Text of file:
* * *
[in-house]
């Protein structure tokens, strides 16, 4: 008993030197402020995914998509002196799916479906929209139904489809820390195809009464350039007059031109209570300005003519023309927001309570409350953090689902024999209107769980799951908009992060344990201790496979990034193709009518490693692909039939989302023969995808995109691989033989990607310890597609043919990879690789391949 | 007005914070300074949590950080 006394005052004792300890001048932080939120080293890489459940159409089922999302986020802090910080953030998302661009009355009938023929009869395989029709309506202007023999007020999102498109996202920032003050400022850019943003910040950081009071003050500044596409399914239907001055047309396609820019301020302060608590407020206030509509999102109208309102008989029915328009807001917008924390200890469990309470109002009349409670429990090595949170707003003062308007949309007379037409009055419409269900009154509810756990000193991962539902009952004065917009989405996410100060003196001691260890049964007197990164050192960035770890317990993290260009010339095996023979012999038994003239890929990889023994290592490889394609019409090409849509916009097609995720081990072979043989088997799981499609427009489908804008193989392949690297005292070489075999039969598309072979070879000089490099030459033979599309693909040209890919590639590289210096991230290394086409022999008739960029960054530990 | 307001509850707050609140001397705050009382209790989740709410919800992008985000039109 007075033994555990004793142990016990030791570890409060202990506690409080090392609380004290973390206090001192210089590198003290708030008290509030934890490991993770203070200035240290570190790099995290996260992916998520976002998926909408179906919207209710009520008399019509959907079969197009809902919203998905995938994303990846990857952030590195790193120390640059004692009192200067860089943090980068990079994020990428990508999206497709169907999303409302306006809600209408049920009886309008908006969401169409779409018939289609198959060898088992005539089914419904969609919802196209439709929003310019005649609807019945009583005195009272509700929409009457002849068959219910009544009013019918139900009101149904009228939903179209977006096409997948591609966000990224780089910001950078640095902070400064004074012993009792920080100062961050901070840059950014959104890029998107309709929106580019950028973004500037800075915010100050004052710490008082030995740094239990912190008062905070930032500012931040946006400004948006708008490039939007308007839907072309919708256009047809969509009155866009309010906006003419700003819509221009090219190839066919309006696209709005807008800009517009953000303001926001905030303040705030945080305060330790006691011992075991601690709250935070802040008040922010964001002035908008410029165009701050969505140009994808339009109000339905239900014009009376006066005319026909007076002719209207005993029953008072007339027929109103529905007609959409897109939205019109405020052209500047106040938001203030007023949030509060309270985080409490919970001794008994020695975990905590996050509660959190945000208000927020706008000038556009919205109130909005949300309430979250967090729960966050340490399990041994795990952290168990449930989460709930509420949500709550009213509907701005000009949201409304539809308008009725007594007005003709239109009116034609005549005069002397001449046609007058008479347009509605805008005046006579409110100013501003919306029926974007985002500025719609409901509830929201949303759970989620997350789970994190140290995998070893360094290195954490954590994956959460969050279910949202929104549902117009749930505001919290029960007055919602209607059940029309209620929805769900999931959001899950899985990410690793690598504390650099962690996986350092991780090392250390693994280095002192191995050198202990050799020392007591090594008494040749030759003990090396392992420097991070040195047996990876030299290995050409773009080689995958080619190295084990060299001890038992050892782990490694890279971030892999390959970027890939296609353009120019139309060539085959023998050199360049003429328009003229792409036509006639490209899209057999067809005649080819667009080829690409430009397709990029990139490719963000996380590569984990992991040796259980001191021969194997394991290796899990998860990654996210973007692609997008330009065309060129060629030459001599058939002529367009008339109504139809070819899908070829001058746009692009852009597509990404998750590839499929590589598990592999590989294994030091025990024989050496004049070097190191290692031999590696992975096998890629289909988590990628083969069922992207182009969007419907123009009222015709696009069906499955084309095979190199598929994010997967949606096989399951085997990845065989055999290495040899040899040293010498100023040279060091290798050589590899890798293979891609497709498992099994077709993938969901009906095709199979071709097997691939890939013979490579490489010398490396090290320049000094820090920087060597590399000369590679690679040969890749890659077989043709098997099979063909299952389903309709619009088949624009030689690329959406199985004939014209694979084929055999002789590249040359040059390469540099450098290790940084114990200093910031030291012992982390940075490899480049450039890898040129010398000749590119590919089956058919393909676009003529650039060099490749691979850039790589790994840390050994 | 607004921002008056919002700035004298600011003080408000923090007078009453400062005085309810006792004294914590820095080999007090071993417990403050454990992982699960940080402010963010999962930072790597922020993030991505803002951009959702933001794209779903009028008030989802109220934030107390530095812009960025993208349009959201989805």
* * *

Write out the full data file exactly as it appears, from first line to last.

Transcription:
[in-house]
């Protein structure tokens, strides 16, 4: 008993030197402020995914998509002196799916479906929209139904489809820390195809009464350039007059031109209570300005003519023309927001309570409350953090689902024999209107769980799951908009992060344990201790496979990034193709009518490693692909039939989302023969995808995109691989033989990607310890597609043919990879690789391949 | 007005914070300074949590950080 006394005052004792300890001048932080939120080293890489459940159409089922999302986020802090910080953030998302661009009355009938023929009869395989029709309506202007023999007020999102498109996202920032003050400022850019943003910040950081009071003050500044596409399914239907001055047309396609820019301020302060608590407020206030509509999102109208309102008989029915328009807001917008924390200890469990309470109002009349409670429990090595949170707003003062308007949309007379037409009055419409269900009154509810756990000193991962539902009952004065917009989405996410100060003196001691260890049964007197990164050192960035770890317990993290260009010339095996023979012999038994003239890929990889023994290592490889394609019409090409849509916009097609995720081990072979043989088997799981499609427009489908804008193989392949690297005292070489075999039969598309072979070879000089490099030459033979599309693909040209890919590639590289210096991230290394086409022999008739960029960054530990 | 307001509850707050609140001397705050009382209790989740709410919800992008985000039109 007075033994555990004793142990016990030791570890409060202990506690409080090392609380004290973390206090001192210089590198003290708030008290509030934890490991993770203070200035240290570190790099995290996260992916998520976002998926909408179906919207209710009520008399019509959907079969197009809902919203998905995938994303990846990857952030590195790193120390640059004692009192200067860089943090980068990079994020990428990508999206497709169907999303409302306006809600209408049920009886309008908006969401169409779409018939289609198959060898088992005539089914419904969609919802196209439709929003310019005649609807019945009583005195009272509700929409009457002849068959219910009544009013019918139900009101149904009228939903179209977006096409997948591609966000990224780089910001950078640095902070400064004074012993009792920080100062961050901070840059950014959104890029998107309709929106580019950028973004500037800075915010100050004052710490008082030995740094239990912190008062905070930032500012931040946006400004948006708008490039939007308007839907072309919708256009047809969509009155866009309010906006003419700003819509221009090219190839066919309006696209709005807008800009517009953000303001926001905030303040705030945080305060330790006691011992075991601690709250935070802040008040922010964001002035908008410029165009701050969505140009994808339009109000339905239900014009009376006066005319026909007076002719209207005993029953008072007339027929109103529905007609959409897109939205019109405020052209500047106040938001203030007023949030509060309270985080409490919970001794008994020695975990905590996050509660959190945000208000927020706008000038556009919205109130909005949300309430979250967090729960966050340490399990041994795990952290168990449930989460709930509420949500709550009213509907701005000009949201409304539809308008009725007594007005003709239109009116034609005549005069002397001449046609007058008479347009509605805008005046006579409110100013501003919306029926974007985002500025719609409901509830929201949303759970989620997350789970994190140290995998070893360094290195954490954590994956959460969050279910949202929104549902117009749930505001919290029960007055919602209607059940029309209620929805769900999931959001899950899985990410690793690598504390650099962690996986350092991780090392250390693994280095002192191995050198202990050799020392007591090594008494040749030759003990090396392992420097991070040195047996990876030299290995050409773009080689995958080619190295084990060299001890038992050892782990490694890279971030892999390959970027890939296609353009120019139309060539085959023998050199360049003429328009003229792409036509006639490209899209057999067809005649080819667009080829690409430009397709990029990139490719963000996380590569984990992991040796259980001191021969194997394991290796899990998860990654996210973007692609997008330009065309060129060629030459001599058939002529367009008339109504139809070819899908070829001058746009692009852009597509990404998750590839499929590589598990592999590989294994030091025990024989050496004049070097190191290692031999590696992975096998890629289909988590990628083969069922992207182009969007419907123009009222015709696009069906499955084309095979190199598929994010997967949606096989399951085997990845065989055999290495040899040899040293010498100023040279060091290798050589590899890798293979891609497709498992099994077709993938969901009906095709199979071709097997691939890939013979490579490489010398490396090290320049000094820090920087060597590399000369590679690679040969890749890659077989043709098997099979063909299952389903309709619009088949624009030689690329959406199985004939014209694979084929055999002789590249040359040059390469540099450098290790940084114990200093910031030291012992982390940075490899480049450039890898040129010398000749590119590919089956058919393909676009003529650039060099490749691979850039790589790994840390050994 | 607004921002008056919002700035004298600011003080408000923090007078009453400062005085309810006792004294914590820095080999007090071993417990403050454990992982699960940080402010963010999962930072790597922020993030991505803002951009959702933001794209779903009028008030989802109220934030107390530095812009960025993208349009959201989805």